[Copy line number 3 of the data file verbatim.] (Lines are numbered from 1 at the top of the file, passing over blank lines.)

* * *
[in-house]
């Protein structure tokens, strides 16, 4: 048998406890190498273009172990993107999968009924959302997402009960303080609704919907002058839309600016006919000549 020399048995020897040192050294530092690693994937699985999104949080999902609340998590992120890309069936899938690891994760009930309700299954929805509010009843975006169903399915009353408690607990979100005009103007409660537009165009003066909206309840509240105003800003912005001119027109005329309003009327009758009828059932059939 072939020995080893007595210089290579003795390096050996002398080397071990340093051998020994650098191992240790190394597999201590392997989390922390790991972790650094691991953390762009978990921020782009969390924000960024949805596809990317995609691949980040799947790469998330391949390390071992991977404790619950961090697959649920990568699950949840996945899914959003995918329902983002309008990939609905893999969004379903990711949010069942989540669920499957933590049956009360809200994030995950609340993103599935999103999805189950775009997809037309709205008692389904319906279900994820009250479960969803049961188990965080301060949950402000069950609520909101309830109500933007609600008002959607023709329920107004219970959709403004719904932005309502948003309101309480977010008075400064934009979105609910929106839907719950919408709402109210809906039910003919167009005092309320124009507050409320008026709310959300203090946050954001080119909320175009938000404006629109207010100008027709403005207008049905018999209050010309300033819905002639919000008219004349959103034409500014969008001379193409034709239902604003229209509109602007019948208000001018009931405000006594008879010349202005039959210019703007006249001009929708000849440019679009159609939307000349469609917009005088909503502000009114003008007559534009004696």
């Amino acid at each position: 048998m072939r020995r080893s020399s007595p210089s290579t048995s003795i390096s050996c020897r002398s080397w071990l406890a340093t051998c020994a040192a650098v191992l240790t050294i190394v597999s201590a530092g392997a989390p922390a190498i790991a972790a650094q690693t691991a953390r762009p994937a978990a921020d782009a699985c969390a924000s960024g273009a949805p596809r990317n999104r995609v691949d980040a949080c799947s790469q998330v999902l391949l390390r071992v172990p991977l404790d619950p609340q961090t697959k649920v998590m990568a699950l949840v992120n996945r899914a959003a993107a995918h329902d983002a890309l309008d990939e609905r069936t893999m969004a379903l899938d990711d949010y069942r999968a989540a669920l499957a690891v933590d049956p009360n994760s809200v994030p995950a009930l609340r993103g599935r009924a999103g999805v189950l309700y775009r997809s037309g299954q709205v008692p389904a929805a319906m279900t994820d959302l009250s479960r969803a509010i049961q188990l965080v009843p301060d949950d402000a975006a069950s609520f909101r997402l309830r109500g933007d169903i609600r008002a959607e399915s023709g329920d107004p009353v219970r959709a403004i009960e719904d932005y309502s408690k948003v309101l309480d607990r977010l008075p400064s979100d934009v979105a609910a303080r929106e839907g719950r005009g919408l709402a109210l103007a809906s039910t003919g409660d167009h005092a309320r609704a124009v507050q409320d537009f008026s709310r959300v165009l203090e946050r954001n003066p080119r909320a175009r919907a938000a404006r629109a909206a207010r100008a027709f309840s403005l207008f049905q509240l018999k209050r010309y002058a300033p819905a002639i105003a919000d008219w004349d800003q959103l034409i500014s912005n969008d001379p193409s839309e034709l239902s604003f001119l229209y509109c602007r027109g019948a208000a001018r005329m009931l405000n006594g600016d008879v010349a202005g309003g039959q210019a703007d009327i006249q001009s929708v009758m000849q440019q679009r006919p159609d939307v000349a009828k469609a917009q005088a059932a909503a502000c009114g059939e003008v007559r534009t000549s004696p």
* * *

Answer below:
């Amino acid at each position: 048998m072939r020995r080893s020399s007595p210089s290579t048995s003795i390096s050996c020897r002398s080397w071990l406890a340093t051998c020994a040192a650098v191992l240790t050294i190394v597999s201590a530092g392997a989390p922390a190498i790991a972790a650094q690693t691991a953390r762009p994937a978990a921020d782009a699985c969390a924000s960024g273009a949805p596809r990317n999104r995609v691949d980040a949080c799947s790469q998330v999902l391949l390390r071992v172990p991977l404790d619950p609340q961090t697959k649920v998590m990568a699950l949840v992120n996945r899914a959003a993107a995918h329902d983002a890309l309008d990939e609905r069936t893999m969004a379903l899938d990711d949010y069942r999968a989540a669920l499957a690891v933590d049956p009360n994760s809200v994030p995950a009930l609340r993103g599935r009924a999103g999805v189950l309700y775009r997809s037309g299954q709205v008692p389904a929805a319906m279900t994820d959302l009250s479960r969803a509010i049961q188990l965080v009843p301060d949950d402000a975006a069950s609520f909101r997402l309830r109500g933007d169903i609600r008002a959607e399915s023709g329920d107004p009353v219970r959709a403004i009960e719904d932005y309502s408690k948003v309101l309480d607990r977010l008075p400064s979100d934009v979105a609910a303080r929106e839907g719950r005009g919408l709402a109210l103007a809906s039910t003919g409660d167009h005092a309320r609704a124009v507050q409320d537009f008026s709310r959300v165009l203090e946050r954001n003066p080119r909320a175009r919907a938000a404006r629109a909206a207010r100008a027709f309840s403005l207008f049905q509240l018999k209050r010309y002058a300033p819905a002639i105003a919000d008219w004349d800003q959103l034409i500014s912005n969008d001379p193409s839309e034709l239902s604003f001119l229209y509109c602007r027109g019948a208000a001018r005329m009931l405000n006594g600016d008879v010349a202005g309003g039959q210019a703007d009327i006249q001009s929708v009758m000849q440019q679009r006919p159609d939307v000349a009828k469609a917009q005088a059932a909503a502000c009114g059939e003008v007559r534009t000549s004696p």